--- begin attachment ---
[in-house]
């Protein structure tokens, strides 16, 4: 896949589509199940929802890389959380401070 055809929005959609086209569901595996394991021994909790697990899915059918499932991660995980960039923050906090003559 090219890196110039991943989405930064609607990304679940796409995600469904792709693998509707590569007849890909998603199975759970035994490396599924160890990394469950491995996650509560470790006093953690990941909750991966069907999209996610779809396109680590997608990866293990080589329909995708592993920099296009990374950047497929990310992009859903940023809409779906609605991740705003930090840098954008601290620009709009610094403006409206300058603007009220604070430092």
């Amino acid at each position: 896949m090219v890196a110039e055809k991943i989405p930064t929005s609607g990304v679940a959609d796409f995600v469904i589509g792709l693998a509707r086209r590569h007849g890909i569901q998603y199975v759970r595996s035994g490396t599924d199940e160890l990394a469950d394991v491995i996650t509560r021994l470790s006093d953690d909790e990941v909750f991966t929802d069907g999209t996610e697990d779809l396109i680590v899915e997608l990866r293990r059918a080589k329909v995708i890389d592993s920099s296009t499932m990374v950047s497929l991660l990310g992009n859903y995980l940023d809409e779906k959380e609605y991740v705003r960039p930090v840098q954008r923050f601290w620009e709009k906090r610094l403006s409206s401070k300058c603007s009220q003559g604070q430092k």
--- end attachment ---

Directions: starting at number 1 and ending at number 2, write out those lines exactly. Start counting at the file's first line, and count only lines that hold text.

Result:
[in-house]
């Protein structure tokens, strides 16, 4: 896949589509199940929802890389959380401070 055809929005959609086209569901595996394991021994909790697990899915059918499932991660995980960039923050906090003559 090219890196110039991943989405930064609607990304679940796409995600469904792709693998509707590569007849890909998603199975759970035994490396599924160890990394469950491995996650509560470790006093953690990941909750991966069907999209996610779809396109680590997608990866293990080589329909995708592993920099296009990374950047497929990310992009859903940023809409779906609605991740705003930090840098954008601290620009709009610094403006409206300058603007009220604070430092």